To contact the QCEW program, visit the QCEW contact page.
QCEW data for the first quarter of each year are published five times. The original data are first released in September of that year and are followed by revisions in December of the same year and in March, June, and September of the next year. For example, March 2013 data are first published in September 2013, and revisions of the March data are published in December 2013 and then in March, June, and September of 2014. Second-quarter data are published four times, third-quarter data three times, and fourth-quarter data twice.
Table 5 in the Design section of this handbook shows the path of data for March 2013 from their initial publication in September 2013 to their final publication in September 2014. The initial published value of March 2013 employment is 132,338,943 jobs as seen in the first column. In the same row, the four subsequent columns are the revised values of March 2013 employment in each of the subsequent four quarters. In the next four columns, the difference between the current published value and the value of the previous quarter’s published value is shown. The final column shows the difference between the original published value and the final value published 1 year later. As shown in table 6 in the Design section of this handbook, the largest revision generally occurs from initial publication to the first revision, as missing reports, including reports of business deaths.4 Revisions occur due to employers responding late.5 The magnitude of the revisions is relatively small, less than 0.05 percentage point. Table 7 in the Design section of this handbook shows the percentage of revision from the original value to the final publication value.
QCEW data are available online via Open Data Access or the BLS Database. Preliminary data are published each quarter, with a lag of roughly 5 months after the third month of the publication quarter. All quarters are considered open for updates until the publication of first-quarter data for the next year. Data are available at the county, Metropolitan Statistical Area (MSA), state, and national level by industry, down to the six-digit level of detail for privately owned establishments as well as local, state, and federal government agencies.
Through its Open Data Access and QCEW Data Viewer feature, the QCEW program provides a collection of comma-separated values (CSV) files, designed to allow third-party programmers, developers, and organizations to retrieve published QCEW data in CSV format. The Open Data Access webpage provides links to QCEW CSV file documentation, as well as to sample code in several languages. QCEW CSV files are organized by industry, by area, and by establishment size class. An industry file contains all the records associated with the industry over a single period. An area file contains all the records associated with the area over a single period. A size file contains all records published within a specific size class for the first quarter of a specified year. All published QCEW data are provided by each set of files. The files contain precalculated location quotients, which are values that quantify how concentrated a particular industry is in a county or state, compared with how concentrated that industry is in the nation.
QCEW's Data Viewer interface uses these same CSV files to build custom HTML tables based on selected criteria.
QCEW data are widely used by federal statistical agencies, BLS surveys, and other public and private establishments as a basis for their statistics and research publications.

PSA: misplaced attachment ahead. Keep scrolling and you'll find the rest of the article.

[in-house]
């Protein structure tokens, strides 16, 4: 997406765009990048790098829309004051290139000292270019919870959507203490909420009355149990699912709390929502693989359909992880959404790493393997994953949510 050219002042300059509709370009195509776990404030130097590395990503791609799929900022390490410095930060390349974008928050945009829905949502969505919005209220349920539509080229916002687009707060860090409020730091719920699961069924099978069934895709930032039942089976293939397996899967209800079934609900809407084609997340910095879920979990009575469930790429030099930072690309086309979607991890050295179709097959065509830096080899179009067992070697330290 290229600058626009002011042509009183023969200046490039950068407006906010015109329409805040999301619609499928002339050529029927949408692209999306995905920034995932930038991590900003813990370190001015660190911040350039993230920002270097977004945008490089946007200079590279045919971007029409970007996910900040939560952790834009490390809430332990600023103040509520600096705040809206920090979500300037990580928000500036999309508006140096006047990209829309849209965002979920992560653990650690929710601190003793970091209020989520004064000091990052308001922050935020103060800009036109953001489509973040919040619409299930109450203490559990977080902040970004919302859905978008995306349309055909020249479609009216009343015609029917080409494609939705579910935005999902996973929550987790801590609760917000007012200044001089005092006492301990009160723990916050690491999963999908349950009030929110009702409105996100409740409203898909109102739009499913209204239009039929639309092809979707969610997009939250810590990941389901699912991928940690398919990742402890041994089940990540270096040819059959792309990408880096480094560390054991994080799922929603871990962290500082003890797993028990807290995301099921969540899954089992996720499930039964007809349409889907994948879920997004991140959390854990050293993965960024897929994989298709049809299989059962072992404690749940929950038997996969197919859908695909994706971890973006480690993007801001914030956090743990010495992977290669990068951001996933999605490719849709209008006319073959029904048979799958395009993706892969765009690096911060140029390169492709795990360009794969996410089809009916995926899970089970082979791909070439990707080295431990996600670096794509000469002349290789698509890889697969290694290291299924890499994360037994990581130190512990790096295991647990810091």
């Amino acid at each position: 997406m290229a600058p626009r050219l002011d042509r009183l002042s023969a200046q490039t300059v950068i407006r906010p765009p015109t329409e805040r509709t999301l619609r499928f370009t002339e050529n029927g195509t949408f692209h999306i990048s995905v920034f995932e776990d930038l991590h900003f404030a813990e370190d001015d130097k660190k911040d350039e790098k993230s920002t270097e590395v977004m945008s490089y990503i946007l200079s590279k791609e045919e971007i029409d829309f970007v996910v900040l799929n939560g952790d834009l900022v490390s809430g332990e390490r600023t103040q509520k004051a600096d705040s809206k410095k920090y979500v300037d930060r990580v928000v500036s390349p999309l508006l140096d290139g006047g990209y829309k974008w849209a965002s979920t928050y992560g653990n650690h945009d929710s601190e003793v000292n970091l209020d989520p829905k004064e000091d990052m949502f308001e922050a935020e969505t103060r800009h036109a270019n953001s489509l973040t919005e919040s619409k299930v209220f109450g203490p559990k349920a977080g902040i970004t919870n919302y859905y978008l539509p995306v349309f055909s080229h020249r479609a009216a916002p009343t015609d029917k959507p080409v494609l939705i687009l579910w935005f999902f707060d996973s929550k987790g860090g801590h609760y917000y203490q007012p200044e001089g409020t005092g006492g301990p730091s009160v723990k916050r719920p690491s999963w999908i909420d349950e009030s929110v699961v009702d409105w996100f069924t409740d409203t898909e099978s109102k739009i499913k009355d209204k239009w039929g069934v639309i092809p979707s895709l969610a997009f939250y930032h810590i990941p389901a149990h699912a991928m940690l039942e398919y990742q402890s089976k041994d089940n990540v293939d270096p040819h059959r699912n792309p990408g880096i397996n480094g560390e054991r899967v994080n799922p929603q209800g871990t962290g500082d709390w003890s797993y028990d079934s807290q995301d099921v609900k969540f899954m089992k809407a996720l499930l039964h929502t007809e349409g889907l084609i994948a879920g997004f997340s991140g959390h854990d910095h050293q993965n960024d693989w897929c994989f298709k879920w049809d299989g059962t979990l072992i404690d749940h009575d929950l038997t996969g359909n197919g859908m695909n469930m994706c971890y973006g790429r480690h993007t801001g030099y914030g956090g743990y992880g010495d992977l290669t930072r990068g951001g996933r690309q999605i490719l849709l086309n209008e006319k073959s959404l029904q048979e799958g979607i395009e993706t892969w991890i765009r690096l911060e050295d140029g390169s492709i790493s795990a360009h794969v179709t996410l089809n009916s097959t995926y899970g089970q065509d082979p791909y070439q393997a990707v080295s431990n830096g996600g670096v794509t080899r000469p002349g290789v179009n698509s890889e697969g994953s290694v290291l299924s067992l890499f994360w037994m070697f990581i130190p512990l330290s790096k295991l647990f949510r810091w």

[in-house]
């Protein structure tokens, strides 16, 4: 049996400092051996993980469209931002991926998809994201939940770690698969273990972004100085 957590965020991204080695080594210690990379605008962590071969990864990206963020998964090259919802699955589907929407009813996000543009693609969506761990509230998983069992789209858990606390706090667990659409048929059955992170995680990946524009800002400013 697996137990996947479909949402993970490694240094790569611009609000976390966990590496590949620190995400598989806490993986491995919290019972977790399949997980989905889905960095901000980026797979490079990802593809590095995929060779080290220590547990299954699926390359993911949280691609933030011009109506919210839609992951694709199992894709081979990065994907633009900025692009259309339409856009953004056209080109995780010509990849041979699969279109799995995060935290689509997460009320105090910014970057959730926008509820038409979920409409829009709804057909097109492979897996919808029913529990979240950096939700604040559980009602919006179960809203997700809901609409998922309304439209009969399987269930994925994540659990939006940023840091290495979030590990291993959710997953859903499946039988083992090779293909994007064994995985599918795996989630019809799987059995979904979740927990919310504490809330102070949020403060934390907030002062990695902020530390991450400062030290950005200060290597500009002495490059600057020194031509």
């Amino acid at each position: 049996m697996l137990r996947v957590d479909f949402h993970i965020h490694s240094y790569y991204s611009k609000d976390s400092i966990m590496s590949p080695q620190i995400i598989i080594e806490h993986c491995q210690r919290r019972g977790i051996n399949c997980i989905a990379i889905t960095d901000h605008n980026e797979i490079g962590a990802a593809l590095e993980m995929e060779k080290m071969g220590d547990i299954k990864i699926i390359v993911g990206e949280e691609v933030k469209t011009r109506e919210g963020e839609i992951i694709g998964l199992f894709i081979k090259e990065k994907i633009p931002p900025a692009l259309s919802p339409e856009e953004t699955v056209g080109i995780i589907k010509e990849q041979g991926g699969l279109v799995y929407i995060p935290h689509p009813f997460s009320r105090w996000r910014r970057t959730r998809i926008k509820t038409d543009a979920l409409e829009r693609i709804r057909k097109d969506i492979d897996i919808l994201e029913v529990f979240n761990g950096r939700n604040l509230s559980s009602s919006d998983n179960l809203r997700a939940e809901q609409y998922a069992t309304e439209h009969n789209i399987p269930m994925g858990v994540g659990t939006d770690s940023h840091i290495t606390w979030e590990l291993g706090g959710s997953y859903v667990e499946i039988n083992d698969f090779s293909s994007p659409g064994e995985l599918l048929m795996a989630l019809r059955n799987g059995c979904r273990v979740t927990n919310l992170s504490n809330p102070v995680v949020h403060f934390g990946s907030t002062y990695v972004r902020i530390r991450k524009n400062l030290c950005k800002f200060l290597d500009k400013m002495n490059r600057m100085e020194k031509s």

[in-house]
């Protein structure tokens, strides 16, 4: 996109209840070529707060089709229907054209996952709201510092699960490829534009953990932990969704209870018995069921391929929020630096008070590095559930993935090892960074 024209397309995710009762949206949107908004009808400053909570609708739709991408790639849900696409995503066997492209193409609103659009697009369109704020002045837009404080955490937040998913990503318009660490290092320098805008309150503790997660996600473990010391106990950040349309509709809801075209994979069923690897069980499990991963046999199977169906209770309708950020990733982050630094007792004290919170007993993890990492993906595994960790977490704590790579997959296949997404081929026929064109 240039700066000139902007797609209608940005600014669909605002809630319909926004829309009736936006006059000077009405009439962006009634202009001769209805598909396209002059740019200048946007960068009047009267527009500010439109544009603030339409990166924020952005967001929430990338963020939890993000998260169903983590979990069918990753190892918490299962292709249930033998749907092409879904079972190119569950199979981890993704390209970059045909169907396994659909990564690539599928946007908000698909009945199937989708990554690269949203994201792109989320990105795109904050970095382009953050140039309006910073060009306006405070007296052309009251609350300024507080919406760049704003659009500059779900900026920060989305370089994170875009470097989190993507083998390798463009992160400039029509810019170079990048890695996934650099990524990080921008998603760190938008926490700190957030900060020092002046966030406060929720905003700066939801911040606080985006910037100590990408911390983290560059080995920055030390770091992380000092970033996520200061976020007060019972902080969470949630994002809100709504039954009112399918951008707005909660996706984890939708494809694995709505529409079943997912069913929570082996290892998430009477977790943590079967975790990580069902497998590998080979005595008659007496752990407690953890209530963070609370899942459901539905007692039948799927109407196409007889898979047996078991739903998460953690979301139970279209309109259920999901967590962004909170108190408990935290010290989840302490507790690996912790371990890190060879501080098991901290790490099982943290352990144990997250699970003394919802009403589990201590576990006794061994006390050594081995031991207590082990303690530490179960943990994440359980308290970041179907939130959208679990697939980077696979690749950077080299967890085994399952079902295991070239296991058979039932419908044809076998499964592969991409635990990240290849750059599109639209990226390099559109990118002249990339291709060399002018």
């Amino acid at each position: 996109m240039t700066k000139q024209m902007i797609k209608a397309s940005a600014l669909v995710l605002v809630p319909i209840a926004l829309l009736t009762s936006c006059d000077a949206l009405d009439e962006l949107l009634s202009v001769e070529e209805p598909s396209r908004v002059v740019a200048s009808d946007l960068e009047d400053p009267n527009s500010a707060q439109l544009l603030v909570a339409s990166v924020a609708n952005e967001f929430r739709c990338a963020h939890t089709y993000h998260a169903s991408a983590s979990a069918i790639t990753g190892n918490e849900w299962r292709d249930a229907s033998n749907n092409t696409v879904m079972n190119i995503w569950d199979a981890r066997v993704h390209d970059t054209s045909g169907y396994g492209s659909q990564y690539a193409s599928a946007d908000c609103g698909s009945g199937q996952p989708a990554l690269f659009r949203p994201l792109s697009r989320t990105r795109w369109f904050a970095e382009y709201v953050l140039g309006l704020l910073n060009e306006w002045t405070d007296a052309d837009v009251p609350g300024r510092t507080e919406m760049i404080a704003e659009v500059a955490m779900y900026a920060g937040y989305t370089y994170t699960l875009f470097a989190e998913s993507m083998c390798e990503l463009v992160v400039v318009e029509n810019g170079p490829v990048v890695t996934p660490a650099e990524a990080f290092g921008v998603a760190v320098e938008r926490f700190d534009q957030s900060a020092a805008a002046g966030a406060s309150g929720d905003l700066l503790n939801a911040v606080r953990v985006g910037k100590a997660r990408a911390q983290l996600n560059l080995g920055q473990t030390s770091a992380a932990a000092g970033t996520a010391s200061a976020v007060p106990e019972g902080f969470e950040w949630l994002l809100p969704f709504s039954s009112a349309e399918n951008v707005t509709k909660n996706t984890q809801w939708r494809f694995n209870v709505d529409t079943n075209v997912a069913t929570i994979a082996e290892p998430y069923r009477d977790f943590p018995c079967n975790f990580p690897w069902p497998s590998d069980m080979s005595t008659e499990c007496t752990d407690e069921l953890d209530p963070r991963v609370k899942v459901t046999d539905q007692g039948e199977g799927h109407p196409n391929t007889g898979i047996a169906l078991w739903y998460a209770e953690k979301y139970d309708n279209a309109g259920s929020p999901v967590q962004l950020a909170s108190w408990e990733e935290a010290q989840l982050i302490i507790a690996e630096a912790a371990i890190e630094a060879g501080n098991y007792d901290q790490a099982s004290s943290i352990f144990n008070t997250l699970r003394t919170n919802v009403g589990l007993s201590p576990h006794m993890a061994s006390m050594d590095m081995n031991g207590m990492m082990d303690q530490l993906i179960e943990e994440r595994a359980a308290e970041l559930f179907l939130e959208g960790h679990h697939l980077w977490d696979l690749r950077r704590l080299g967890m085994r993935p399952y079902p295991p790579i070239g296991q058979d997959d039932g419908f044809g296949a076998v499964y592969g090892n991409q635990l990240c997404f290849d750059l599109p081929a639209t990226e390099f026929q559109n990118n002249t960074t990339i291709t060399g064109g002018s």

The Bureau of Economic Analysis (BEA) of the U.S. Department of Commerce uses QCEW data as a base for developing the national, state, and local area wage and salary components of personal income. Personal income is a major part of the National Income and Product Accounts and the Regional Economic Accounts. QCEW wages accounted for 47.0 percent of total personal income and 94.2 percent of the wage and salary component of personal income in 2018.
The BEA also revises annual estimates according to QCEW wage and salary disbursements data. QCEW wages, which include irregular pay, such as bonuses and gains from the exercise of stock options, are more comprehensive. Personal Income estimates for prior quarters are revised each release. The revised estimates reflect the inclusion of newly available tabulations of prior quarter QCEW wage data.
QCEW also now collaborates with the BEA to enhance data available on Foreign Direct Investment (FDI) in the United States. How is this possible? In the simplest terms, QCEW is "matching" two large datasets to deliver a new meaningful data. This forthcoming research data will supplement existing BEA FDI data and allow data users to analyze FDI at finer geographic and industrial levels.
In 2017, BLS began providing QCEW microdata files, via a Memorandum of Understanding (MOU), to the Energy Information Administration (EIA) so that its analysts could develop a statistical sample. EIA uses these QCEW employer reports to update its sampling frame for the Manufacturing Energy Consumption Survey (MECS), Petroleum Product Sales Identification Survey (PPSIS), and the Motor Gasoline Price Survey (MGPS).
The Social Security Administration (SSA) uses QCEW data as a quality check against data provided by the Internal Revenue Service (IRS). This allows SSA to improve its estimates of Old Age and Survivors and Disability Insurance (OASDI) and Hospital Insurance (HI) covered and taxable wages and employment for the most recent historical periods. This, in turn, allows the Treasury to make more accurate transfers from the general fund to the OASDI and HI trust funds. For the annual Trustees Reports, this provides legislators and the general public with more accurate estimates of the effects of present and proposed legislation on the future status of the OASDI and HI trust funds.